Also found in: Thesaurus, Wikipedia.
?Note: This page may contain content that is offensive or inappropriate for some readers.


 (chĭk′ən-shĭt′) Vulgar Slang
1. A coward.
2. Contemptibly petty, insignificant nonsense.
1. Cowardly; afraid.
2. Contemptibly unimportant; petty.
American Heritage® Dictionary of the English Language, Fifth Edition. Copyright © 2016 by Houghton Mifflin Harcourt Publishing Company. Published by Houghton Mifflin Harcourt Publishing Company. All rights reserved.


a coward
1. despicably cowardly
2. contemptibly worthless
Collins English Dictionary – Complete and Unabridged, 12th Edition 2014 © HarperCollins Publishers 1991, 1994, 1998, 2000, 2003, 2006, 2007, 2009, 2011, 2014


(ˈtʃɪk ənˌʃɪt)
Vulgar Slang. n.
1. petty or trivial details, tasks, or the like.
2. obsessed with petty details.
3. menial or petty.
4. cowardly.
[1925–30, Amer.]
Random House Kernerman Webster's College Dictionary, © 2010 K Dictionaries Ltd. Copyright 2005, 1997, 1991 by Random House, Inc. All rights reserved.
ThesaurusAntonymsRelated WordsSynonymsLegend:
Noun1.chickenshit - a false statement that is considered to indicate timidity or fear
drivel, garbage - a worthless message
dirty word, vulgarism, obscenity, smut, filth - an offensive or indecent word or phrase
Based on WordNet 3.0, Farlex clipart collection. © 2003-2012 Princeton University, Farlex Inc.
References in periodicals archive ?
JESSE EISINGER, THE CHICKENSHIT CLUB: WHY THE JUSTICE DEPARTMENT FAILS TO PROSECUTE EXECUTIVES (2017) (linking the rise of income inequality in the United States to federal prosecutors' failure to aggressively enforce criminal laws).
Cole yelled back: "Just like in Congress, you're still picking up chickenshit!"
(65) A similar tendency towards selective anti-corruption prosecutions in the US led one commentator recently to label government enforcement agencies 'The Chickenshit Club' because of the competitive culture of lawyers drawn from the elite law schools, who fear bringing high stakes cases that risk blemishing their enforcement record.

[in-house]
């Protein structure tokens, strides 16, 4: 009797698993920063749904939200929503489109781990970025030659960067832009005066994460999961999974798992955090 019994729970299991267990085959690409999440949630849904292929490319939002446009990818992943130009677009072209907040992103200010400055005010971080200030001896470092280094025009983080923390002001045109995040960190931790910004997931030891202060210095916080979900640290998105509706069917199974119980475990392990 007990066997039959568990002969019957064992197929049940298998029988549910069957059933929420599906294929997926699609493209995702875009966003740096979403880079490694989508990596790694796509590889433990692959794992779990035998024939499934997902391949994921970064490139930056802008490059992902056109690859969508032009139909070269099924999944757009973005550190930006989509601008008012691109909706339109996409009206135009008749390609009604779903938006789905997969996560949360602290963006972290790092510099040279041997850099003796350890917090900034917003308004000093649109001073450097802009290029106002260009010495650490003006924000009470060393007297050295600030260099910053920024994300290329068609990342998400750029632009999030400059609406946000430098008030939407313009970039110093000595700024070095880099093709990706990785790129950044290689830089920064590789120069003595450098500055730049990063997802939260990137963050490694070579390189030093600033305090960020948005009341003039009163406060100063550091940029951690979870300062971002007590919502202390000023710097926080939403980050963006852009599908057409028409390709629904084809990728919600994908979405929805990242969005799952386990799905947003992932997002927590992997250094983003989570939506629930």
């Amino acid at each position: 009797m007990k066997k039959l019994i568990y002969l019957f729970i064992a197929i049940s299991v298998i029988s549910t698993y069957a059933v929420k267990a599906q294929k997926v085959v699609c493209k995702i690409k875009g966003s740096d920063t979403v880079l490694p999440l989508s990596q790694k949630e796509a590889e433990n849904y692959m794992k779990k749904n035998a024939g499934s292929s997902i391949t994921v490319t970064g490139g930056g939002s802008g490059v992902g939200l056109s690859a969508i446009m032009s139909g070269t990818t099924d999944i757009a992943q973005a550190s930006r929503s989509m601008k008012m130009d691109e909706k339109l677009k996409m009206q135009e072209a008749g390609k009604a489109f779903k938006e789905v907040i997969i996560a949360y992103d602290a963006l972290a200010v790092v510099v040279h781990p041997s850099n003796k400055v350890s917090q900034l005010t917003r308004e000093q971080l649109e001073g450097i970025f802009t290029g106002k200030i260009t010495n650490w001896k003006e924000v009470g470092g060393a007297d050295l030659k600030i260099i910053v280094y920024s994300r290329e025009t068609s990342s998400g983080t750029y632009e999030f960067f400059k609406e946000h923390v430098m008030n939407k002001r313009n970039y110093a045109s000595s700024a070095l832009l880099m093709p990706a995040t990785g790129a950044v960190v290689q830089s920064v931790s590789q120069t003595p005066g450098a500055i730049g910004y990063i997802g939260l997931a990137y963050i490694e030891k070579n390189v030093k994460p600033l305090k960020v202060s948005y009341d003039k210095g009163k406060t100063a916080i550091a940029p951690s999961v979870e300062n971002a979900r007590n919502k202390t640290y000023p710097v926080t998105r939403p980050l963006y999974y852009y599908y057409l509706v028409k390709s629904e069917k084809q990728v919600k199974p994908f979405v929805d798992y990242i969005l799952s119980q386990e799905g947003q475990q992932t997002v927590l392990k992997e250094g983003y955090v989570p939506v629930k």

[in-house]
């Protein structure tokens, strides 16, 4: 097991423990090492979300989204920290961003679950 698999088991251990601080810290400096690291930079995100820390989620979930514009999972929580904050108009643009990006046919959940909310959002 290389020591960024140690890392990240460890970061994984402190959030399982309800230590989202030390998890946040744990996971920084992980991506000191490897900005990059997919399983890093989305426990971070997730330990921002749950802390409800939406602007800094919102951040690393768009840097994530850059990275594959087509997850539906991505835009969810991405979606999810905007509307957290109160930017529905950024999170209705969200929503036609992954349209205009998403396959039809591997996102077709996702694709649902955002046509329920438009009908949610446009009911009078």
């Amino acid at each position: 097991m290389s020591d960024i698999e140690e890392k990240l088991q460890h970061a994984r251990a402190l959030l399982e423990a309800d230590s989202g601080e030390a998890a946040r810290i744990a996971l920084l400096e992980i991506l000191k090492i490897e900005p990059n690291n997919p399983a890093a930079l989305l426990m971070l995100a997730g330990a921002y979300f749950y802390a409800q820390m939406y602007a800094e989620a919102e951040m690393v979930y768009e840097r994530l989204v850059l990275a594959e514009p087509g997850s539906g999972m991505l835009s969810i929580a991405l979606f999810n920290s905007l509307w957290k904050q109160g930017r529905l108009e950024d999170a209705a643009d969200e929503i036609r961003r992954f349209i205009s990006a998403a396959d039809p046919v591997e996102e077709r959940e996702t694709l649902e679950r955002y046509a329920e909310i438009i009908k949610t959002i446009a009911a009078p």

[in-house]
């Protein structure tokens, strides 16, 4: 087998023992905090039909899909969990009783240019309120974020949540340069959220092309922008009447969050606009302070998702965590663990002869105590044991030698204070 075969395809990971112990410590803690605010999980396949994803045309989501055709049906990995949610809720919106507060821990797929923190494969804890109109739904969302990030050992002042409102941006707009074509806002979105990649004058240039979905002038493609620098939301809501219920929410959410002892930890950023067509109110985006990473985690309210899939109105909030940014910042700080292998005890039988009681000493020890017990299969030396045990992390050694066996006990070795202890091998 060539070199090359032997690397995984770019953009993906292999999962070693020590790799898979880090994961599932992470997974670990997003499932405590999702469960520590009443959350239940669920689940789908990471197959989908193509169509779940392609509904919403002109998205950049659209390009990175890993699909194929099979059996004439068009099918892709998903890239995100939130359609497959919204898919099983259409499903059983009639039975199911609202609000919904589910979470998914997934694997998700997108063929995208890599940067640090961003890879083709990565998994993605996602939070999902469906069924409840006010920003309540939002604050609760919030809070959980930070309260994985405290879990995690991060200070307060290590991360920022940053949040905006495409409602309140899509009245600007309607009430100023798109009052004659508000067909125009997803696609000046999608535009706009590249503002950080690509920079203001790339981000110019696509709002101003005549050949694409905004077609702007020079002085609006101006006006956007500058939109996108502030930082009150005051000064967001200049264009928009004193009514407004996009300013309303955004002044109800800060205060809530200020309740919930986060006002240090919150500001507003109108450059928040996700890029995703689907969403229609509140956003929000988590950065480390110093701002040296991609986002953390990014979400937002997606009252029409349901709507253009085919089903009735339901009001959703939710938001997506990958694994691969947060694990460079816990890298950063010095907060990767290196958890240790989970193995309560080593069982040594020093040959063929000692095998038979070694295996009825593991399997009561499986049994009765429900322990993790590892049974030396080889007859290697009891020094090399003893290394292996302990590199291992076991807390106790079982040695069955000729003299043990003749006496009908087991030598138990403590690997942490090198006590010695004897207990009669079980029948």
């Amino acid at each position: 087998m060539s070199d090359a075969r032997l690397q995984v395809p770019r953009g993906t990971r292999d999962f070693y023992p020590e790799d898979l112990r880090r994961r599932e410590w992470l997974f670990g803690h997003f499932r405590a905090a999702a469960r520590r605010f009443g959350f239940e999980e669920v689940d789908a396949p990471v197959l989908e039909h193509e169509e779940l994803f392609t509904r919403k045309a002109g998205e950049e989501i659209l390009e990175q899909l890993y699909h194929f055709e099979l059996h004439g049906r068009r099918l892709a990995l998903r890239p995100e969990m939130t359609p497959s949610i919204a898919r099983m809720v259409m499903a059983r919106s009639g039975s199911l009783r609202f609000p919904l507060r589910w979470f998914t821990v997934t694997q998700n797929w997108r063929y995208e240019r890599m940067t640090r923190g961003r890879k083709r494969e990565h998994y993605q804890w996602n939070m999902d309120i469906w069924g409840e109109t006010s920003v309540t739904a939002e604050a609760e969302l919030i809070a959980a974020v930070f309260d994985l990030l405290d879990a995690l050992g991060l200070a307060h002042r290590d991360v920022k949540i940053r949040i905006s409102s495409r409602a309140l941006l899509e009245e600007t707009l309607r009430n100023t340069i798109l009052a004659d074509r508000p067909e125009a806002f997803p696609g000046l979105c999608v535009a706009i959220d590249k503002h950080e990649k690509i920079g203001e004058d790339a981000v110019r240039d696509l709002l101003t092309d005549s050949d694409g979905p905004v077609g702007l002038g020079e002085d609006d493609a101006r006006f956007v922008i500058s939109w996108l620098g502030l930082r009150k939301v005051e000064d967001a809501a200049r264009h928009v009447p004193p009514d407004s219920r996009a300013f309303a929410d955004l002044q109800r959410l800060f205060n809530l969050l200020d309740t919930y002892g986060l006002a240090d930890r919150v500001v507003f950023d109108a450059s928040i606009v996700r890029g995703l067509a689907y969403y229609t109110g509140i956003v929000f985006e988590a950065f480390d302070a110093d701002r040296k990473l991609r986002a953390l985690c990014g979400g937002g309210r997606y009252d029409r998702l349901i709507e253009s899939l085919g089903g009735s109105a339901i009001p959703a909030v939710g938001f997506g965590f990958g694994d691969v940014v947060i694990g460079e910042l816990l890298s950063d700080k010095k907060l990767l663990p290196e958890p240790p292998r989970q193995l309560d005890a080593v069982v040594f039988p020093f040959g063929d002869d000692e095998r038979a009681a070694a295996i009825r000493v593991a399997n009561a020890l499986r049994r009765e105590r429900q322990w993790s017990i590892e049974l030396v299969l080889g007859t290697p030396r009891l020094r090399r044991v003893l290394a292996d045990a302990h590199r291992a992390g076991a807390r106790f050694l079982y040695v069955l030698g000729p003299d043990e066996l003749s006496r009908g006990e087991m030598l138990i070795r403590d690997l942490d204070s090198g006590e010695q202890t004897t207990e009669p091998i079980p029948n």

In his new book, The Chickenshit Club, he takes on the Justice Department bureaucracy that decided against those prosecutions.
(If there's anything certain in our precarious world, it's the Post's hoary sensationalism.) A facsimile of its front page appears as one of the endpapers in CLUB 57: FILM, PERFORMANCE, AND ART IN THE EAST VILLAGE, 1978-1983 (MoMA, $40), a catalogue that documents the sordid and celebratory goings-on of a time and place in Manhattan that seems fresher, queerer, and more illicit than the swipe-right chickenshit assimilationism of New York City today.
But as the Pulitzer Prize-winning financial journalist Jesse Eisinger demonstrates in his book The Chickenshit Club: Why the Justice Department Fails to Prosecute Executives, the fiction we learned in law school is not always the one applied by courts and lawyers.
So says Pulitzer Prize-winning journalist Jesse Eisinger, author of "The Chickenshit Club: Why the Justice Department Fails to Prosecute Executives" (Simon & Schuster), in an interview with ThinkAdvisor.
Eisinger has just released a new book called "The Chickenshit Club: Why the Justice Department Fails to Prosecute Executives." It tracks how a furious pressure campaign by corporate America fundamentally changed the culture of the Justice Department.
I'd laugh a little while and tease her for being such a chickenshit. Then, I'd push past Grace, snap my fingers around the back of that nubby little head just as I saw Jake do and wrestle the snake back into its tub before giving the all clear.
That was chickenshit. He'd been an adventure buddy and a friend for 26 years.